Accessing queer spaces

We as a community understand that, it’s the active listening, fundraising, and making these alterations which is the really important matter - especially regarding smaller businesses. The excuse however, which I often hear being brought up, is using the mere fact you are a small business to deflect criticism about inaccessibility. Just because you’re a small business, doesn’t mean you can’t actively do all you can within your means to acquire support and ensure you’re as accommodating to a large minority. 

Appointment prep: a symptom of ableism

We're often told that "we treat symptoms, and don't like to label people", however I absolutely disagree with this sentiment. It's nonsensical, if there are apparent and physical symptoms of a condition or comorbid conditions and you are purposefully undiagnosed because they don't like to 'label' you, this is so inherently ableist, and I think because you hear this rhetoric so frequently, especially in paediatric care, that it's important to unpick and discuss what's actually at play when they say this, and how it can feed into, and reinforce a patient's internalised ableism.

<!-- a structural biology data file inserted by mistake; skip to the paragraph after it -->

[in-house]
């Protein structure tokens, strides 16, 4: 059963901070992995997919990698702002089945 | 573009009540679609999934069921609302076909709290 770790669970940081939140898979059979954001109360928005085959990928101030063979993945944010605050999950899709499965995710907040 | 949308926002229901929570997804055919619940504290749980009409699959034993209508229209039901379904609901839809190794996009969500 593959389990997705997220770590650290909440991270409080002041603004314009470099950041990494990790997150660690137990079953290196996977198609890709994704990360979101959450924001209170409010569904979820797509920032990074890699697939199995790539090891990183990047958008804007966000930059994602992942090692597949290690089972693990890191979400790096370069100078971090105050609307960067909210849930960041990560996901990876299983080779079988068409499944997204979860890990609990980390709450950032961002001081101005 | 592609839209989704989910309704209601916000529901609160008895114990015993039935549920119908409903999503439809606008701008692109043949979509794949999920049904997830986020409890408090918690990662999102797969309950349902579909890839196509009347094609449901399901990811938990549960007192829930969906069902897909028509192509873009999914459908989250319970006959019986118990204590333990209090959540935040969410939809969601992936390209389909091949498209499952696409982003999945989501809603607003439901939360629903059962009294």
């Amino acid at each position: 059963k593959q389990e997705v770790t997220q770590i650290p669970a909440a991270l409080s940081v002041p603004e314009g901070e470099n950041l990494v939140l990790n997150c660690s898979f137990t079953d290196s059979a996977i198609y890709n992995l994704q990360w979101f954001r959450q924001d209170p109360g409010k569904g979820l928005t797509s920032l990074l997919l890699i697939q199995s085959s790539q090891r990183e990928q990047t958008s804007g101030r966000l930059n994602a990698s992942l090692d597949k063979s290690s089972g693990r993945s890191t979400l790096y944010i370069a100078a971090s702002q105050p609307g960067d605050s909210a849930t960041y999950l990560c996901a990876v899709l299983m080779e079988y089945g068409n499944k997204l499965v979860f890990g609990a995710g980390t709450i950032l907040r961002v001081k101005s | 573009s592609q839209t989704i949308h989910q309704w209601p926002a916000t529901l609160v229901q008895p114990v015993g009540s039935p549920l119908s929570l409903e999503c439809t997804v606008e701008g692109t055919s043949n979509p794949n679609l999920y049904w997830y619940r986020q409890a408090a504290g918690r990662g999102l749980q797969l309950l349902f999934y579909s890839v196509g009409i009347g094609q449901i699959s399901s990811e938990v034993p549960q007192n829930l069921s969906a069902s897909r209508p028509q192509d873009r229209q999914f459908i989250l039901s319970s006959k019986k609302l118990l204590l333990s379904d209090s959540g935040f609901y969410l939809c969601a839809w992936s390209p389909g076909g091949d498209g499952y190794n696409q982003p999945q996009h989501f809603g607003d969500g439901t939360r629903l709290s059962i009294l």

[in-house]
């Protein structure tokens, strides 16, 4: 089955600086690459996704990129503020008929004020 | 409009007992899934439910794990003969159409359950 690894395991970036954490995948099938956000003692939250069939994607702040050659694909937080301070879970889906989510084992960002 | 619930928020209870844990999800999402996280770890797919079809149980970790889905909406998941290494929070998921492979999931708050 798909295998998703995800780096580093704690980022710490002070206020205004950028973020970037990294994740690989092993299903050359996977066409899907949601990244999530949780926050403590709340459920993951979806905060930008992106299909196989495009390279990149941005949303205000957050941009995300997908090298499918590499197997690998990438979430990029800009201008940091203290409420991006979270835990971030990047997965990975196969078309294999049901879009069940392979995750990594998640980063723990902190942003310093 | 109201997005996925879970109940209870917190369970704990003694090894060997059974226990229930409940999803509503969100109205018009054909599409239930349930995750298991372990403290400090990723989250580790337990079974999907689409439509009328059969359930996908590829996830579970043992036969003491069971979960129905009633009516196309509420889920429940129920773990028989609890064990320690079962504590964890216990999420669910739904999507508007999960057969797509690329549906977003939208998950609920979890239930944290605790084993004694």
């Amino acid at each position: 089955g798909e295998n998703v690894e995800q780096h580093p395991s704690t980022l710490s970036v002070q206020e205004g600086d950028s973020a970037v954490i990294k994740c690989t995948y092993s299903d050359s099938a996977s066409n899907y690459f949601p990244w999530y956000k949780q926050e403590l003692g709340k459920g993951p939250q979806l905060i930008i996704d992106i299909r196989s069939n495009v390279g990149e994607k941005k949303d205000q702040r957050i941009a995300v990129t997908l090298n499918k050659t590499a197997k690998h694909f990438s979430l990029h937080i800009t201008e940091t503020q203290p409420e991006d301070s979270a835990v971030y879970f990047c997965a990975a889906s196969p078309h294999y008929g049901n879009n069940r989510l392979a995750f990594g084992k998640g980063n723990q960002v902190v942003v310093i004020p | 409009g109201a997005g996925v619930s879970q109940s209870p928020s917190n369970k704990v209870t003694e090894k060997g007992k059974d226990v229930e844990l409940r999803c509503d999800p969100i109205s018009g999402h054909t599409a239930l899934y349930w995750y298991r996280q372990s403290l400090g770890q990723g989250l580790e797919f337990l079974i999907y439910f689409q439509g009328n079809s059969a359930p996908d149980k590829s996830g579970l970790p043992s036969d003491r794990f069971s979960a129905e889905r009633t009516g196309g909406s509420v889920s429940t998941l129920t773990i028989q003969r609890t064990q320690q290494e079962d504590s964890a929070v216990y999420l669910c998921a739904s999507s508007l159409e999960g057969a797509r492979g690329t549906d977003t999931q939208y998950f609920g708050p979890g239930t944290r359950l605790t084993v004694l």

Vaccinated – finally a prick I’m happy to have met

Pulling up in the carpark of our local day hospital, I felt a surge of excitement along with an overwhelming sense of bittersweet relief. Like many disabled people, I had to fight for my vaccine as I wasn’t considered as vulnerable enough to receive a live saving jab, but vulnerable enough to be advised to shield indoors, like I had been for over an entire year. 

So your friend’s disabled…

I am aware that the vast majority of people who have been actively engaging with my content, are involved in the chronic illness/disabled community - and like every single disabled/less abled person I've had the pleasure of talking with, I have experienced difficulties navigating interabled friendships and relationships in the past, purely because of the lack of understanding, and societal ableism which resides in those who haven't had personal experience with disability prior to the friendship.